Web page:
For the Society of Plastics Engineers, Antec 2023 was a step in the right direction.
The conference attracted 500 attendees to Denver from March 27-30. That's about double the amount that attended last year's event in Charlotte, N.C.
SPE held the conference virtually in 2020 and 2021 because of the COVID-19 pandemic. SPE officials said they were "very happy" with the size of this year's crowd, even if it was only about half of what the event drew in 2019 in Detroit.
Across the industry, organizers of conferences and trade shows are working to regain their footing in the wake of the pandemic. SPE was one of the first to be impacted: It had planned to hold an in-person Antec in March 2020 in San Antonio, but when travel restrictions made that impossible, the group pivoted quickly and held a successful virtual conference.
But today, three years later, some companies still have reduced travel guidelines in place, while others are reviewing the number of people they send to events.
At Antec 2023, almost 300 research papers were presented. That's almost double the number presented in 2022. SPE officials said the sources of the papers also were more diverse, with 60 percent coming from academia and 40 percent coming from industry researchers.
Moving forward, SPE officials said they want conference content to include more research and development and applications technologies from business. The industry faces challenges in many areas, especially the use and disposal of its products, they added. Broadening conference content to include developments that are — or will soon be — commercial will boost the relevance and value of Antec and the information it provides to attendees, officials said.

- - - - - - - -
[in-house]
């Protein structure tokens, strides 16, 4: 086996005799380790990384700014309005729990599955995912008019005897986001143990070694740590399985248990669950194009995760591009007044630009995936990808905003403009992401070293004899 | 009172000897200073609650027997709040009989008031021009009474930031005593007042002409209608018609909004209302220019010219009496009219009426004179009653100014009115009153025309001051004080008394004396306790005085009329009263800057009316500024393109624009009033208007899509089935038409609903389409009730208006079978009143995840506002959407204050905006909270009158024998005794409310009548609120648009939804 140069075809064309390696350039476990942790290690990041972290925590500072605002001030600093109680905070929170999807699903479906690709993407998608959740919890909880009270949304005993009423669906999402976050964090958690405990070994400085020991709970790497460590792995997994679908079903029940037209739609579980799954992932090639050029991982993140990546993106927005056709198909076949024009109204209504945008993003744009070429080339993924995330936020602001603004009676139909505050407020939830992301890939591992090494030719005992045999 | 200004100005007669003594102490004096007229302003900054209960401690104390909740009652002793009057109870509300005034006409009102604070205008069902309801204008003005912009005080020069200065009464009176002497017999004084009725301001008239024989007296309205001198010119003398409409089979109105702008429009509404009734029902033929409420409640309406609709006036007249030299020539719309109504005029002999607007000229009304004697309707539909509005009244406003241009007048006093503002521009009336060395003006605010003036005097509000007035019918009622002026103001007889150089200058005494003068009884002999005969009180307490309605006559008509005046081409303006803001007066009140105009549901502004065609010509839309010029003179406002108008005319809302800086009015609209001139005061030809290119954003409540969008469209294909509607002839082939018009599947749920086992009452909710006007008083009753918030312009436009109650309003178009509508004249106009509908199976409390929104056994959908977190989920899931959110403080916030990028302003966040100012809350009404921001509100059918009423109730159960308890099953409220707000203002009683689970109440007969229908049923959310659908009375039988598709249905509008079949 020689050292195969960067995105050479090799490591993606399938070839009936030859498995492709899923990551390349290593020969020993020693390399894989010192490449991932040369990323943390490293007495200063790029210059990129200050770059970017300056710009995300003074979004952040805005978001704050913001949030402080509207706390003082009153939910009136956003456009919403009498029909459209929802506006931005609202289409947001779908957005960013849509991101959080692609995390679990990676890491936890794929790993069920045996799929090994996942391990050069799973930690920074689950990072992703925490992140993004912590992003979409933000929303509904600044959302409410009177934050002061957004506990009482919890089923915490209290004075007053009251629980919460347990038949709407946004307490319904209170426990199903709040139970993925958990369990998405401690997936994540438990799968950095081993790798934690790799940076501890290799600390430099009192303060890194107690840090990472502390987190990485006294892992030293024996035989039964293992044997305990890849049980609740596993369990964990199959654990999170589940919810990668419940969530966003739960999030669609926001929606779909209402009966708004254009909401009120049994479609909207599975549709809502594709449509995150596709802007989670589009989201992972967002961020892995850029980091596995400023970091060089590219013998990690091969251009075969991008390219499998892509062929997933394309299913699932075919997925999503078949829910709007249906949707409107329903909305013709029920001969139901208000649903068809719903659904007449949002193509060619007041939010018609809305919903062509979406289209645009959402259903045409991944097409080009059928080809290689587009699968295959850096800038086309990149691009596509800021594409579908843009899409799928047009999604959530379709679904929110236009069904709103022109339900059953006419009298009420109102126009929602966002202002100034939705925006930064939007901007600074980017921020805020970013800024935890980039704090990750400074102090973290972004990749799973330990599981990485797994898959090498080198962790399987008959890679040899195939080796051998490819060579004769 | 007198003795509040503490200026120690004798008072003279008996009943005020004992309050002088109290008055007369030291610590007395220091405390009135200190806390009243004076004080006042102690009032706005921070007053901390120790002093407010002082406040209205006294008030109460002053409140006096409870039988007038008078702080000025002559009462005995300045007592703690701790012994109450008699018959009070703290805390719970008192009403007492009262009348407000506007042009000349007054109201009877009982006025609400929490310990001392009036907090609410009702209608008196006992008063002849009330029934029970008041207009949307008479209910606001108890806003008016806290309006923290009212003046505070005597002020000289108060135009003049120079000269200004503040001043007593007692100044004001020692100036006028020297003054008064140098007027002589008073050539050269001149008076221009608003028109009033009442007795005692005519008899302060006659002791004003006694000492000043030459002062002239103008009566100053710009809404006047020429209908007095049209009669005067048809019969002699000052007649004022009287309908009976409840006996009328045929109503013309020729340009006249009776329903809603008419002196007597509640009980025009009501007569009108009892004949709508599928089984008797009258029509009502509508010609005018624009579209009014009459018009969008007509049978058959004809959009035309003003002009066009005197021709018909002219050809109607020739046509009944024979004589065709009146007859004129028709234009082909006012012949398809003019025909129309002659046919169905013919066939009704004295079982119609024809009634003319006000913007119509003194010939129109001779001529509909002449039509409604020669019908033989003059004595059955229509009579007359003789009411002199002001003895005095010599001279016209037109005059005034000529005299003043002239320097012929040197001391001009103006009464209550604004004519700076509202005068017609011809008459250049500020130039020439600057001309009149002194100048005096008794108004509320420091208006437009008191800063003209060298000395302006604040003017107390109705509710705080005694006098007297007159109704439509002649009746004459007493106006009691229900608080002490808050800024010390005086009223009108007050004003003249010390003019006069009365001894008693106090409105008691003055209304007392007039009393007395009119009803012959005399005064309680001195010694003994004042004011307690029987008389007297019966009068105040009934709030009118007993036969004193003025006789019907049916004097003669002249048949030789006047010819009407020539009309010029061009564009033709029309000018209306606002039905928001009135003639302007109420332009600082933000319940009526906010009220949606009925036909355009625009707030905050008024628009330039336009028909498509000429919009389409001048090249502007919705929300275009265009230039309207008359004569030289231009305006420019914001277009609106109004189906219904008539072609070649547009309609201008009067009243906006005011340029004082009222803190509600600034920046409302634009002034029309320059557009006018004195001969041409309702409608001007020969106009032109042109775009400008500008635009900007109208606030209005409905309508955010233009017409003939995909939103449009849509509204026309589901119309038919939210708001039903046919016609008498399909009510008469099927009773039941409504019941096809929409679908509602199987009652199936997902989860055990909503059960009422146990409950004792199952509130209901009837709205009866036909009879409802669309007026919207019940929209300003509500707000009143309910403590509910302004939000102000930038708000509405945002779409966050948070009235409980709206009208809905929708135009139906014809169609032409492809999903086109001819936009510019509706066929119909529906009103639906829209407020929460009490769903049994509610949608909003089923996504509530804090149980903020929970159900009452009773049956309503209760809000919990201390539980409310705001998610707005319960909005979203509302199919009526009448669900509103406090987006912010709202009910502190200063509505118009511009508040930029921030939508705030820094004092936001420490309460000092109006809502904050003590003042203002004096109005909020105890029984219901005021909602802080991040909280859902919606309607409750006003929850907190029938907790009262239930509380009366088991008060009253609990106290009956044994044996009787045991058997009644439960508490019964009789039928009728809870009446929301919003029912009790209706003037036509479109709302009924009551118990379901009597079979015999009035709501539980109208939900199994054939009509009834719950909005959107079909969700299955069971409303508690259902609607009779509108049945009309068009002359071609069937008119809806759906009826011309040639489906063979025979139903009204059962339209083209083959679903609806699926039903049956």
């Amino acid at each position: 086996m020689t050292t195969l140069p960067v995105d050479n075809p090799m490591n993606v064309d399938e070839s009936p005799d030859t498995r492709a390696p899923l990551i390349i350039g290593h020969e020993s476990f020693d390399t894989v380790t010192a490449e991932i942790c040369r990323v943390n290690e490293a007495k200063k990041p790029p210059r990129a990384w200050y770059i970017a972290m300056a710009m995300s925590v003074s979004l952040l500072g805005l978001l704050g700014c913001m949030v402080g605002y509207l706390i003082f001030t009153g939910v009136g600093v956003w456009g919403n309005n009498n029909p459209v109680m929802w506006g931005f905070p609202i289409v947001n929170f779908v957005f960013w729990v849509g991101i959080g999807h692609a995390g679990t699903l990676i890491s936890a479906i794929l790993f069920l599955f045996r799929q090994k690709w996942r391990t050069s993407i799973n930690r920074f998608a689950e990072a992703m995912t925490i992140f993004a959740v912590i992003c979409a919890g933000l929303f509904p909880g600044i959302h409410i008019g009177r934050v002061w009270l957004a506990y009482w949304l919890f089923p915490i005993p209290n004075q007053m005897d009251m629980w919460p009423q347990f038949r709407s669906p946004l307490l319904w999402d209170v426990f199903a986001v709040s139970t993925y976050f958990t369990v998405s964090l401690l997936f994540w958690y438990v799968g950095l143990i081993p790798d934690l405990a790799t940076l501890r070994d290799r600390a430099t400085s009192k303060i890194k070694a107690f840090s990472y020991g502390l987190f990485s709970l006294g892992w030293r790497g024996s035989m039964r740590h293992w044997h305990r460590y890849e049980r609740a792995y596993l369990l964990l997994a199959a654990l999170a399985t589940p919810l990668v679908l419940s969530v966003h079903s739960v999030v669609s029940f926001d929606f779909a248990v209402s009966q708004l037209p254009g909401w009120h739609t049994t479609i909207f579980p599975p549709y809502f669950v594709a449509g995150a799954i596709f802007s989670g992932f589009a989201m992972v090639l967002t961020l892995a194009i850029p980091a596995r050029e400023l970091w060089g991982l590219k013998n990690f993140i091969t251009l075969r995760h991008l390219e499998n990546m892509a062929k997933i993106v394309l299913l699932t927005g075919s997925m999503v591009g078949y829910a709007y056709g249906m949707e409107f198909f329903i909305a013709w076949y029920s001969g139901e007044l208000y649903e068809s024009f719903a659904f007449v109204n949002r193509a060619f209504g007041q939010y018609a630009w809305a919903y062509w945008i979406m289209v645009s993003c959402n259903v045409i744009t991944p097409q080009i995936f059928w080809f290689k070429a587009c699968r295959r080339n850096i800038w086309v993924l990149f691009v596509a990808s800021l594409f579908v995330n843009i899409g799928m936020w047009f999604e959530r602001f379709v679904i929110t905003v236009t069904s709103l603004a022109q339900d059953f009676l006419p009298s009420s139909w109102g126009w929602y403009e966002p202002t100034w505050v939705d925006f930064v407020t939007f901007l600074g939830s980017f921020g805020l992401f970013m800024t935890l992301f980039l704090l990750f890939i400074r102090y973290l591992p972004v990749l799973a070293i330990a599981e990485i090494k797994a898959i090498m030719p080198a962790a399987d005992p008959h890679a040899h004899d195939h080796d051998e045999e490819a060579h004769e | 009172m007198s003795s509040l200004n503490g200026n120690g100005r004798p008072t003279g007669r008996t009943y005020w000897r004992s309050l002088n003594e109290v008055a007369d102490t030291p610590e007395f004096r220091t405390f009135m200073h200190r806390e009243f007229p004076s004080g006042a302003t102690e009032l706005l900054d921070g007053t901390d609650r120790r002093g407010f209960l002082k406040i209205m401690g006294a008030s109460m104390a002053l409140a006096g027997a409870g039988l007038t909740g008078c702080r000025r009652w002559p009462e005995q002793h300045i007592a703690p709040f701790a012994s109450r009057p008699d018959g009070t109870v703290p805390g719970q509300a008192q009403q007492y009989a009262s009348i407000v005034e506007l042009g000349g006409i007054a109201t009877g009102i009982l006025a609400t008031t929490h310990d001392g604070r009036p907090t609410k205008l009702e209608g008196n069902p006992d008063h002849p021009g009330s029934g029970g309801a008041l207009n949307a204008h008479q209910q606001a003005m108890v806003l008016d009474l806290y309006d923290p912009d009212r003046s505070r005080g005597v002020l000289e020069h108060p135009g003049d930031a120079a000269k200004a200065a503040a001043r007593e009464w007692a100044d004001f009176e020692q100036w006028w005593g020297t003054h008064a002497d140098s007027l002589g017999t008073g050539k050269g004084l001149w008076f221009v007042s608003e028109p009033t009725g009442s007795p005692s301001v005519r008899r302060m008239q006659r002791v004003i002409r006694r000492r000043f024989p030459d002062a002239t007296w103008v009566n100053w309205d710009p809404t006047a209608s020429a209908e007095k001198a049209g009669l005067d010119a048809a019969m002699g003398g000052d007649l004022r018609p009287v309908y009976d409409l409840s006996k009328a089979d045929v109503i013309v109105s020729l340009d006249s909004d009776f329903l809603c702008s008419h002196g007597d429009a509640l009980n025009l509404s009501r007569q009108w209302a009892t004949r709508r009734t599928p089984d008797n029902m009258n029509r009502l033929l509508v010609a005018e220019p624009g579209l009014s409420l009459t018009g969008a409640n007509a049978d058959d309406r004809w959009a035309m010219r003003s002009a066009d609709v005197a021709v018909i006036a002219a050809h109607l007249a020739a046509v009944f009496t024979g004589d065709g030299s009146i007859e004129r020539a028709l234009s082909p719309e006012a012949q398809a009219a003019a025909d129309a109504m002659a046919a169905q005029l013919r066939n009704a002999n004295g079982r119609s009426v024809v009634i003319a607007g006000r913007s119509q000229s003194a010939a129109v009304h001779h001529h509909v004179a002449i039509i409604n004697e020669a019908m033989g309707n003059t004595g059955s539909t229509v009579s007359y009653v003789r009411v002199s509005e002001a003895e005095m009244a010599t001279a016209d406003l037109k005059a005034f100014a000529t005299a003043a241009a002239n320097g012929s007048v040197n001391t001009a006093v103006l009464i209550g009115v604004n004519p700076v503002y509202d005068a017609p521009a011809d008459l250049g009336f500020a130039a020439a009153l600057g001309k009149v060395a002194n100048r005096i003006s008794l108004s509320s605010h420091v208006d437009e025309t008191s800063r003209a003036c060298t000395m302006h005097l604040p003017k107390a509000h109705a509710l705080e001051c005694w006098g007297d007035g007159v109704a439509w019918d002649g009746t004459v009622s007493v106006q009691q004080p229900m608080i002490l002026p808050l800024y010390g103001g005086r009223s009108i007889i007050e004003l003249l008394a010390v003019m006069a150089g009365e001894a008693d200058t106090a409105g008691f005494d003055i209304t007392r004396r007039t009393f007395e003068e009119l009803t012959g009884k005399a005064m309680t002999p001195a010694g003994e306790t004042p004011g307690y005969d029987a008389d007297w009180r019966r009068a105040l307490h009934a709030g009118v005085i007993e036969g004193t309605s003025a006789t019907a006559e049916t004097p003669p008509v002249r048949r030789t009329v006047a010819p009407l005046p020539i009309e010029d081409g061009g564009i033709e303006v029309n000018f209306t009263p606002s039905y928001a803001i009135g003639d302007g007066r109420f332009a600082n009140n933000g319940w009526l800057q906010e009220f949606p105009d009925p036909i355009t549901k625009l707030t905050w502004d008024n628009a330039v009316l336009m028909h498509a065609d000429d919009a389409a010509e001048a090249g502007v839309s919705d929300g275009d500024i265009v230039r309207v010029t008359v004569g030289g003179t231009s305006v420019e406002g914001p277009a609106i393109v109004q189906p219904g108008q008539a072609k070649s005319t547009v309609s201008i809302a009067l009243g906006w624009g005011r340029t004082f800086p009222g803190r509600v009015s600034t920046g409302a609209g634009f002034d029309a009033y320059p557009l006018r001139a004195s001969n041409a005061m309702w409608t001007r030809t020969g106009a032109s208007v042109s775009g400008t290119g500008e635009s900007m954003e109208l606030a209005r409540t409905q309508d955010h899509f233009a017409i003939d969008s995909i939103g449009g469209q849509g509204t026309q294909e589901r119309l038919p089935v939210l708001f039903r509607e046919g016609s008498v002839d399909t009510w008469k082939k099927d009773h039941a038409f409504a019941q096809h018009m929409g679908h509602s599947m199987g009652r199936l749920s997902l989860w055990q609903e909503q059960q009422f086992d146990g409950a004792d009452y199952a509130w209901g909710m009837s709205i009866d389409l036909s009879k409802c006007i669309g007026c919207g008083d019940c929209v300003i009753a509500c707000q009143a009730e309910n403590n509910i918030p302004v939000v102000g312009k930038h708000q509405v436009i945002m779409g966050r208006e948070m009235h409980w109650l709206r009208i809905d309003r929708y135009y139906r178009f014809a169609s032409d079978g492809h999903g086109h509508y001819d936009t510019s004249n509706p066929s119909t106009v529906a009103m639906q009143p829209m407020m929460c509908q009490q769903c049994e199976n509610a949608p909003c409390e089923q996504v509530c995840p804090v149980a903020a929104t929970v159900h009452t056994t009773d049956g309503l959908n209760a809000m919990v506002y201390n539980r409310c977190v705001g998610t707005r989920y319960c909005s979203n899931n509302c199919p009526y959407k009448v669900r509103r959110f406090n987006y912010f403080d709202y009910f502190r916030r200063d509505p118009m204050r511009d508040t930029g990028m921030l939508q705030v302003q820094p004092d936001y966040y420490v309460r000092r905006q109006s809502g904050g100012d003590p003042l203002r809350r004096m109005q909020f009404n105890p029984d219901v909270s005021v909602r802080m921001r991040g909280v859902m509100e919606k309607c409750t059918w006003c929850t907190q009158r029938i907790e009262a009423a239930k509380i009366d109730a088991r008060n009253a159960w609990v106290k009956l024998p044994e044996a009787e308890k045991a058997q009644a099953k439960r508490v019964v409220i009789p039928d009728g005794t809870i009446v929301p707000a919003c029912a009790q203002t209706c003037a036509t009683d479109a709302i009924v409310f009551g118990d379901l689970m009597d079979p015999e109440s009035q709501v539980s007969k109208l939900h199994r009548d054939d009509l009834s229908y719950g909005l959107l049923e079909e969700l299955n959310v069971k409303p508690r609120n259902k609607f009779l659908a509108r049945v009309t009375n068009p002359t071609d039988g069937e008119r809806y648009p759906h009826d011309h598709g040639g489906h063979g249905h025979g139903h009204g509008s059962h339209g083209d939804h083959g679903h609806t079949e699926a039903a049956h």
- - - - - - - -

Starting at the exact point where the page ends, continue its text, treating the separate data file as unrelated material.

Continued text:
This year's event was the first Antec I attended. The subject matter, including sustainability and recycling, was well designed and in tune with interests and concerns that we hear about from readers of Plastics News.
The event also reminded me of the epic FlexPo conferences hosted by the late Balaji Singh. Both had lots of high-level academic and business dialogue. Thankfully, Antec had no cases of researchers nearly coming to blows over the definition of an elastomer.
Highlights from Antec 2023 included a keynote address from PepsiCo Inc. Technical Director Sridevi Narayan-Sarathy about the firm's progress in designing flexible packaging that never becomes waste.
Narayan-Sarathy said that Purchase, N.Y.-based PepsiCo "is thinking beyond the bag and beyond the bottle" and "wants to use the power of our brands to increase recycling awareness."
Researchers from materials giant Dow Inc. and from the University of Stuttgart each presented research on new ways to recycle plastics from automotive applications. Midland, Mich.-based Dow is developing ways to better recycle polyvinyl butyrate (PVB) layers from auto windshields, according to global application technology leader Manoj Nerkar.
At the University of Stuttgart in Stuttgart, Germany, research has been done on recycling of auto airbags, which typically are made of nylon 6/6 fibers and silicone coating. The project found that airbag waste can be compounded with an organofunctional silane liquid to create a better, more usable material, according to scientific associate Sinja Pagel.
The dates and location for Antec 2024 haven't been announced yet, but the experience of Antec 2023 should be encouraging for SPE. Researchers, start your papers!
Frank Esposito is a Plastics News senior reporter based in Wickliffe, Ohio. Follow him on Twitter @fesposito22.